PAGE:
WEDNESDAY, Nov. 19, 2008 (HealthDay News) -- The dietary supplement beta-alanine (BA) -- widely used by athletes and body builders -- improves muscle endurance in the elderly, according to U.S. researchers.
The finding "could have importance in the prevention of falls, and the maintenance of health and independent living in elderly men and women," said study author Jeffrey Stout of the University of Oklahoma.
BA is an amino acid that helps form carnosine, which plays a major role in normal muscle function during intense exercise. The more BA, the higher carnosine levels in muscles, the researchers said.
In this study, Stout and his colleagues assessed the fitness levels of 26 elderly men and women before and after they took BA supplements or placebo pills for 90 days.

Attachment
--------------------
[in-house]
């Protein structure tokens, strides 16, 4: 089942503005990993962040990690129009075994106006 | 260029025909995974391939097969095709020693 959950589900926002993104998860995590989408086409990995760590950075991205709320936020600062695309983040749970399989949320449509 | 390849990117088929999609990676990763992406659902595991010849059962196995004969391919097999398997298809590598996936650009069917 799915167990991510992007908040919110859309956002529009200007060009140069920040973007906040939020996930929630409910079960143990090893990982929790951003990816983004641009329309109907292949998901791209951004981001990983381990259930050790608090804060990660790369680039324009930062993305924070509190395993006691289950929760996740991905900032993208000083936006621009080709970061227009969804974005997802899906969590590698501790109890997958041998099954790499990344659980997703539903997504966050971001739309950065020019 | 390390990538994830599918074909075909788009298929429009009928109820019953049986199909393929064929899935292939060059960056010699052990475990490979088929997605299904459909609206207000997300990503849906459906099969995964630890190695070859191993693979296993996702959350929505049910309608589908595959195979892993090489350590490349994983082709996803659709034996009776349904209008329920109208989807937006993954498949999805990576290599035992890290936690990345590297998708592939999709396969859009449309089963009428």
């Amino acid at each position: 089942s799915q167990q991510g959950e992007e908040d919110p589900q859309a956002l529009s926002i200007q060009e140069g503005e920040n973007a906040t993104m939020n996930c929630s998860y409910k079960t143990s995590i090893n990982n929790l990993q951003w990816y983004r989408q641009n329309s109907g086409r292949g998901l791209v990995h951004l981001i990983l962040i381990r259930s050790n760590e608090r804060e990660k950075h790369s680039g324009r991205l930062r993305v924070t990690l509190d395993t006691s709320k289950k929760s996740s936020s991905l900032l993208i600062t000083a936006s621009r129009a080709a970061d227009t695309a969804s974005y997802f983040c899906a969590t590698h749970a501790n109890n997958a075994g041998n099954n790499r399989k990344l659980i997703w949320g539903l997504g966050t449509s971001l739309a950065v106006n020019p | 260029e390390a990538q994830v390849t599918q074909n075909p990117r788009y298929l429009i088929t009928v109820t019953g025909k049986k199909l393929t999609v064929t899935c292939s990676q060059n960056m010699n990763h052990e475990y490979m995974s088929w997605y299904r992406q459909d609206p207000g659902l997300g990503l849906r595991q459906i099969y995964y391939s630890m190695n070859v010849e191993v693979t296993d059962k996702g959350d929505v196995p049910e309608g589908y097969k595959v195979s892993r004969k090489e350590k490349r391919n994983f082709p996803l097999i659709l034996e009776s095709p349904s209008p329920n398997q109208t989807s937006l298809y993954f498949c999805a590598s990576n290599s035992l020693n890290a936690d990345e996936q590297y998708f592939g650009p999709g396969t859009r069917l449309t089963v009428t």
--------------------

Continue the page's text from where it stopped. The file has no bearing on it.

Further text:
They found a 67 percent improvement in the fitness levels of those who took BA, compared to a 21.5 percent improvement in the placebo group.
"Our data suggest that 90 days of BA supplementation increased physical working capacity in elderly men and women," the study authors wrote. "These findings are clinically significant, as a decrease in functional capacity to perform daily living tasks has been associated with an increase in mortality, primarily due to increased risk of falls."
The study was published online this month in the Journal of the International Society of Sports Nutrition.
The U.S. National Institute on Aging has more about falls and older adults.